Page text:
Tom Keeling as Arthur Seaton in the Nottingham Playhouse 2012 adaptation of Saturday Night and Sunday Morning

Seaton Rifles

Originally published in 2012 as part of theSpace arts project funded by Arts Council England and the BBC

Arthur Seaton muses on the Old Market Square theme

I wasn’t born yesterday nor the day before, but Ode Man Buttress were born yonks ago and knows a fair bit about this city. I’ve got respect for Buttress because he’s still grafting away at eighty, banging out words on his typewriter instead of collapsing in front of the gogglebox like our ode man every day from six till eleven. In them essays about the Council House he kept harpin’ on about Howitt, the bloke as drew the plans up. Which sounds a bit like “have it”, like a lot o’ the loudmouths shout when they’re stumblin’ past the place drunk at half ten at night. None on ‘em can tek their drink. Me, I can tek it like a fish. Eleven pints o’ best bitter an’ seven gins before I start gettin’ unsteady on me pins, an’ even then I’d happily tek on any mouthy bogger as thinks he could put more away than me.

I’ll tell you something about the Council House that Ode Man Buttress didn’t mention. Some poor bogger broke their back lifting up those gret big lumps of Portland Stone. And not just that; they’d have carted ‘em all the way up from London, seeing as they were cast-offs leftover from the building of St. Pauls. Well, one thing’s for certain – there weren’t enough Portland stone left over to build our estate.
The council love their propaganda, harping on about us having the largest open market space in England, but it’s just a lump of cement hemmed in by poncy coffee shops an’ banks. Coffee shops? Like that’s going to cure yer after a week of cramp-inducing, back-breaking, knuckle-knocking’ labour. It may be the biggest open space in any city in England, but there’s no point if there’s nowt going on. It’s so boring even the Occupy movement boggered off.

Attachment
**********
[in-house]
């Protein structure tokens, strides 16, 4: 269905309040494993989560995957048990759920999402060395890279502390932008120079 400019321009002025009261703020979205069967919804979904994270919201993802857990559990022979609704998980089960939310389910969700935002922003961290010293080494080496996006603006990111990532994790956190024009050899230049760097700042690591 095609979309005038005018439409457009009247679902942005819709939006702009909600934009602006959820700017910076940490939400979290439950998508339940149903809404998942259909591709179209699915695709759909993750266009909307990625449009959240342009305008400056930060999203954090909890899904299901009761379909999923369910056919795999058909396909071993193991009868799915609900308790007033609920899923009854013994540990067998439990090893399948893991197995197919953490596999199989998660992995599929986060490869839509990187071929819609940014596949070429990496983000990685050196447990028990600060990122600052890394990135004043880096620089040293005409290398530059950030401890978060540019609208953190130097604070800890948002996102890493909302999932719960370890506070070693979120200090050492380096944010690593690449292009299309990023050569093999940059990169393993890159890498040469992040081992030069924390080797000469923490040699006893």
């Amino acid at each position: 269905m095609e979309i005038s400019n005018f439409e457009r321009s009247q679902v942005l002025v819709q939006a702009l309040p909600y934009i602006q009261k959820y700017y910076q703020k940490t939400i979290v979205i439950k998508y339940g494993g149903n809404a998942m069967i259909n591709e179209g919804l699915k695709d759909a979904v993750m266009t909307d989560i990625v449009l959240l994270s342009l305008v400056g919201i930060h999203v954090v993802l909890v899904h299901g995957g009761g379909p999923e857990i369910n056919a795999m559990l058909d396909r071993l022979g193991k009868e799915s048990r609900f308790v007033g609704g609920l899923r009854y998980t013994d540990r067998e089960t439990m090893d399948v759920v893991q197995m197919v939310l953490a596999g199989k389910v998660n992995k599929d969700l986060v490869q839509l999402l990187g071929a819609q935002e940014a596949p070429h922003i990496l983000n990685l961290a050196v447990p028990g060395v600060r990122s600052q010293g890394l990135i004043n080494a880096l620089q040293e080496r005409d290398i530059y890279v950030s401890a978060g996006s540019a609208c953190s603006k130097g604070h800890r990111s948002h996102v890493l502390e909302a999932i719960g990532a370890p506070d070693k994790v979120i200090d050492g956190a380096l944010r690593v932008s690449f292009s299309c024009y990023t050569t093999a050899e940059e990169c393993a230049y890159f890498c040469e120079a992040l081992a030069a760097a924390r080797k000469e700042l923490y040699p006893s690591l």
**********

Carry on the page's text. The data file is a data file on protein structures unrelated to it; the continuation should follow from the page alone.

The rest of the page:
They haven’t even got a fountain any more, so as you can watch girls get all wet when they dive in at New Year’s Eve. The council don’t want yer having fun. That’s why they get them community wardens to keep folk from sitting on the steps. They think it belongs to them – well, it belongs to them that built it. You let them lot in suits tekkin’ control, you might as well feed cherries to pigs, as me mam allus says.

Did yer know that the Council House has gorra tunnel running underneath that leads out to the Park? Some toffee-nosed Victorian Lord Mayor had it built ter avoid mingling with common folk and the cheeky beggars asked us to vote this year on whether we wanted a Mayor again! The last thing my city needs is a whip-head Boris palming us off with a few bikes so he can milk our taxes. That tunnels all yer need to know about authority. If I had my way I’d get the lot on ‘em – them that try and tell us what to do – and stuff ‘em inside and leave ‘em to rot.

That noise yer can hear- that’s Little John, the bell in the Council House. It were originally cast as a replacement for Big Ben, but we ended up keeping it for oursen. Ten and a half tonnes – imagine castin’ that bogger. Deepest tone of any bell in the country. Hear it up to seven miles away when it strikes. It meks more noise than that bloody gret bike factory bashing away at the end of the street. Louder than owd Ma Bull’s gossipin’. Loud ‘n’ confident, like the good folk o’ Nottingham.